Hubs and I have been taking the kids to an Episcopal church. I’m even less religious than he is but in a small town it’s about the only way to get to know anyone.
The Episcopalians are nice. They preach a lot about being accepting of differences and emphasize the eternal life part over the hellfire part. They are a small but friendly bunch.
Somehow everyone there seems to be over 50 or under 20, but I’ve almost gotten used to that (where is everybody, anyway?)
There’s nothing much in the services I relate to. Plenty of familiar faulty arguments and false dichotomies. Then last week they opened with a reading of Proverbs 31:10-31:
“A capable wife who can find? She is far more precious than jewels. The heart of her husband trusts in her, and he will have no lack of gain …. She seeks wool and flax, and works with willing hands. She is like the ships of the merchant, she brings her food from far away …. Strength and dignity are her clothing, and she laughs at the time to come. She opens her mouth with wisdom, and the teaching of kindness is on her tongue …. Charm is deceitful and beauty is vain, but a [capable wife] is to be praised. Give her a share in the fruit of her hands, and let her works praise her in the city gates.“
My husband wasn’t there to smirk at me. He’s been working and going to school and was tired and sore. Plus he had homework. But I sat up a little straighter in my seat. Finally, something relevant to my life. Feminist passions do not much change the practical details of raising a family.
If I were looking for something Christianity had to tell me, even as a parable or metaphor, I might begin here.
A little while later when the Preacher started his segment, he opened by saying how glad he was that lesson from Proverbs was read by a woman. “I don’t know if a man could get away with that.” Pause for laughter.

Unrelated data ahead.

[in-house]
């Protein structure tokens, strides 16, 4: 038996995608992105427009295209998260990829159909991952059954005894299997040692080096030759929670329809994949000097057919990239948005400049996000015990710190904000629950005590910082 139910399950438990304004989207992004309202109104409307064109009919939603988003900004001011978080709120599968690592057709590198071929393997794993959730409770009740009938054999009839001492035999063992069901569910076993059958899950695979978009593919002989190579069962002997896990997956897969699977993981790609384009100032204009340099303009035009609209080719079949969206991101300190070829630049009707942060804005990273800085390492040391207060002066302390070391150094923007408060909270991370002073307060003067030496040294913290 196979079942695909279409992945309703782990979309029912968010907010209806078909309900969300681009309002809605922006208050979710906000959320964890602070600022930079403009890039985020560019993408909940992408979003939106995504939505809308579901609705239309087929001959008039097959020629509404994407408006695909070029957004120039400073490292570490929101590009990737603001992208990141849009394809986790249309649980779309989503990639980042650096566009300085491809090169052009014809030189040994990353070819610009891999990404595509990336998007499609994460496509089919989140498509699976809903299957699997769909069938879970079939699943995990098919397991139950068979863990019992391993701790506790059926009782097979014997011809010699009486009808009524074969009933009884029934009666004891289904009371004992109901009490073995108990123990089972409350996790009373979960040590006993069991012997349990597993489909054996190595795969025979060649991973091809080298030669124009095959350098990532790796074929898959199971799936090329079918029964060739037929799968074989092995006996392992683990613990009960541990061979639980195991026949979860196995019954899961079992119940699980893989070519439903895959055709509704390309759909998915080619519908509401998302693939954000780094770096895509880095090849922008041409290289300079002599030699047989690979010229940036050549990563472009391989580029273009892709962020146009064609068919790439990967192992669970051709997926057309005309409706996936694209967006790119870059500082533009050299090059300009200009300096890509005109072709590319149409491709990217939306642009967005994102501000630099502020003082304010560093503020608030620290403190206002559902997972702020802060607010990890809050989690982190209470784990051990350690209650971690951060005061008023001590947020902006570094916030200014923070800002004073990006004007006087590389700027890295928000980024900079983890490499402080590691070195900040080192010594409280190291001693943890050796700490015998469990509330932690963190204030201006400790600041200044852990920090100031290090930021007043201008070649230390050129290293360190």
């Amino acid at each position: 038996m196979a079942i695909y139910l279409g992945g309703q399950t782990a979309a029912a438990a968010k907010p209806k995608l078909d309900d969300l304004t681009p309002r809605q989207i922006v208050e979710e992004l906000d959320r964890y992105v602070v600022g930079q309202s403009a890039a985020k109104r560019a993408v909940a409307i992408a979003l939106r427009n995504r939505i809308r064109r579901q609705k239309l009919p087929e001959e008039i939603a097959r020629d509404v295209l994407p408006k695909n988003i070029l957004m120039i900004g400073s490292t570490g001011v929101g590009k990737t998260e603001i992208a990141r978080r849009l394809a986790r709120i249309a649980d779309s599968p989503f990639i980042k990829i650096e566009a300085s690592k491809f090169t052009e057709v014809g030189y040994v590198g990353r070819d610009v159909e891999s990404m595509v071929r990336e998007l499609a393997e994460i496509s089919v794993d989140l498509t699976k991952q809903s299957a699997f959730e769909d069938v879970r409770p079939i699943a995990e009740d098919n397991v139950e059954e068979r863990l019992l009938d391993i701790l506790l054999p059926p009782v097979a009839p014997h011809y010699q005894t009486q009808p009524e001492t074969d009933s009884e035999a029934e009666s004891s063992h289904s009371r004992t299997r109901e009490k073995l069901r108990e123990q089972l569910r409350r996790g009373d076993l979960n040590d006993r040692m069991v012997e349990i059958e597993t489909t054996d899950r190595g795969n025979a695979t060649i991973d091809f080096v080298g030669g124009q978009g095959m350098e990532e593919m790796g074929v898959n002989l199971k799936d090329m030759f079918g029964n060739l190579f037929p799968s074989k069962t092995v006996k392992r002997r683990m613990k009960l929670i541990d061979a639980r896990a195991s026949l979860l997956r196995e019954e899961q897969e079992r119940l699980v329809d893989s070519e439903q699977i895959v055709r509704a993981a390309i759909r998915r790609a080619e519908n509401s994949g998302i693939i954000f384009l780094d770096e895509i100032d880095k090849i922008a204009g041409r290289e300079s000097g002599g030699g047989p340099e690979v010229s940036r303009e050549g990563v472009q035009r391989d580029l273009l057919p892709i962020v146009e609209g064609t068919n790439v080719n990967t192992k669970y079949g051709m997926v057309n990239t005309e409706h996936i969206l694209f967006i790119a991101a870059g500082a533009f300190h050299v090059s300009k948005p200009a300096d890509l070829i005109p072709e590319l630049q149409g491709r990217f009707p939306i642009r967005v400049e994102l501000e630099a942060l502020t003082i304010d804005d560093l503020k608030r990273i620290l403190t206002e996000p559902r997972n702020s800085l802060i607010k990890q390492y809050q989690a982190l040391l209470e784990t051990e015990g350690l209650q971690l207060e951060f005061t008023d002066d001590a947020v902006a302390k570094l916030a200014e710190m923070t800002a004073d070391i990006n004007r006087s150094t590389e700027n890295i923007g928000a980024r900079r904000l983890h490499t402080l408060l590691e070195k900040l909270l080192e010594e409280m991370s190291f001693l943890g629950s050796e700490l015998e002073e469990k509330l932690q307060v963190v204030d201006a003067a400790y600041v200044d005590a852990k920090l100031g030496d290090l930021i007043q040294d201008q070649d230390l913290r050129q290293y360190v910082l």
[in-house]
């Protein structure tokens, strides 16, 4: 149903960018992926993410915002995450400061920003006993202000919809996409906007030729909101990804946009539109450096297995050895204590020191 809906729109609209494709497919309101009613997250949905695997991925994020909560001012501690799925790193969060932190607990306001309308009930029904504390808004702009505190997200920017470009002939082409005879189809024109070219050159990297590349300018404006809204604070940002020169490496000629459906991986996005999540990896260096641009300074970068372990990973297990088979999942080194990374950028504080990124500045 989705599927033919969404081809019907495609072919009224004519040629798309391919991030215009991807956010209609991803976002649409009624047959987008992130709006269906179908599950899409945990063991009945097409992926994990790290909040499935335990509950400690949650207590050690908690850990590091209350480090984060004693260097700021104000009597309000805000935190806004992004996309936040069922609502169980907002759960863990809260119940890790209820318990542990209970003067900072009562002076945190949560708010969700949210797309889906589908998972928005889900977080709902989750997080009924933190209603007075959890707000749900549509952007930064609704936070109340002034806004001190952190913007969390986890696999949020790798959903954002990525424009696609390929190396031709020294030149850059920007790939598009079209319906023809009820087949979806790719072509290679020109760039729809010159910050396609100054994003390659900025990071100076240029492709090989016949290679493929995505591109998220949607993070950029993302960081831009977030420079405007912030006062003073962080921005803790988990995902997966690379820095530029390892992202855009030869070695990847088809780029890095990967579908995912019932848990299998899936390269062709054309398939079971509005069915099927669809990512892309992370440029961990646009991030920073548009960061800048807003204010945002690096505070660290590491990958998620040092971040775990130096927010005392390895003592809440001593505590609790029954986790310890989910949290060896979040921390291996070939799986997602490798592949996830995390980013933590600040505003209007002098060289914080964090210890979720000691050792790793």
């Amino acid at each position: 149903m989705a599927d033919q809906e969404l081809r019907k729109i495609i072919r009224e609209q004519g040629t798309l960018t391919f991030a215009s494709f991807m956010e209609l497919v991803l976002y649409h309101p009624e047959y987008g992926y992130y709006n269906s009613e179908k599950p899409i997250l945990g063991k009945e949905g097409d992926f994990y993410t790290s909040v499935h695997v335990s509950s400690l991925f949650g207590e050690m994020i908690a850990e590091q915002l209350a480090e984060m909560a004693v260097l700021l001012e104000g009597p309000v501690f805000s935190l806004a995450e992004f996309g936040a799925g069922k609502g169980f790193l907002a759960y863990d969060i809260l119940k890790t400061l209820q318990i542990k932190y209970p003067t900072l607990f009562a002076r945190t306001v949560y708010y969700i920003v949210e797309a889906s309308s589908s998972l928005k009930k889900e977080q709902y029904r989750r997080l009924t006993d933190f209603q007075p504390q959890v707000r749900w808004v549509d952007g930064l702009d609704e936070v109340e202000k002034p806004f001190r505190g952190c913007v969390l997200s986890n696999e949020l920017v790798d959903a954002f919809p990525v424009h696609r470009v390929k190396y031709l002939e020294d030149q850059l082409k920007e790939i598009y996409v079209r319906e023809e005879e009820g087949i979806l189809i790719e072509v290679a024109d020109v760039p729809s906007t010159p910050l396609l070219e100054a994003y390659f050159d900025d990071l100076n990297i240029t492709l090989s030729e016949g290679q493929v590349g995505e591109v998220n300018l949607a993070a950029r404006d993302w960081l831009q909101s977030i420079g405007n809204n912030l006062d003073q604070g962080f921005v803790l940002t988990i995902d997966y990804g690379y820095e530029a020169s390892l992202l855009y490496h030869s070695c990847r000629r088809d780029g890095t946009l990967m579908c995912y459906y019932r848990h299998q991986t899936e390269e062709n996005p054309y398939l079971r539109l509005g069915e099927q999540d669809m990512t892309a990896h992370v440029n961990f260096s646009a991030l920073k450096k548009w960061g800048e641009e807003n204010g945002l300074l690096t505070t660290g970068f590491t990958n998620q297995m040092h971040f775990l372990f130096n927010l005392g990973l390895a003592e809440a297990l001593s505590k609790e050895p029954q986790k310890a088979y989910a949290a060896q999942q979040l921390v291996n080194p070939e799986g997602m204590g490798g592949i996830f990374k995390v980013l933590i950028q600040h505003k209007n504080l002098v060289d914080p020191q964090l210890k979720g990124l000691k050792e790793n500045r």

“And I’m not even going there! It’s a minefield and I’m not going to go into it and risk saying the wrong thing.” Or words to that effect.
Wait, what? I’ve been sitting here week after week for six months and that’s the first passage that sounded like it was written by anyone who had ever met anyone remotely like me. And you’re just gonna roll on by it with a wave and a lame excuse about not wanting to offend people?
As if the teachings of the church aren’t problematic! St. Paul the apostle wrote, “Women should remain silent in the churches. They are not allowed to speak, but must be in submission, as the law says. If they want to inquire about something, they should ask their own husbands at home; for it is disgraceful for a woman to speak in the church.“
Our church also runs a school which is headed by a woman. The deacon is another woman. They pick and choose which parts of their gospel they follow, just like all religious people. And thank goodness! Trying to follow the whole thing, even just the New Testament, would be insanely impractical!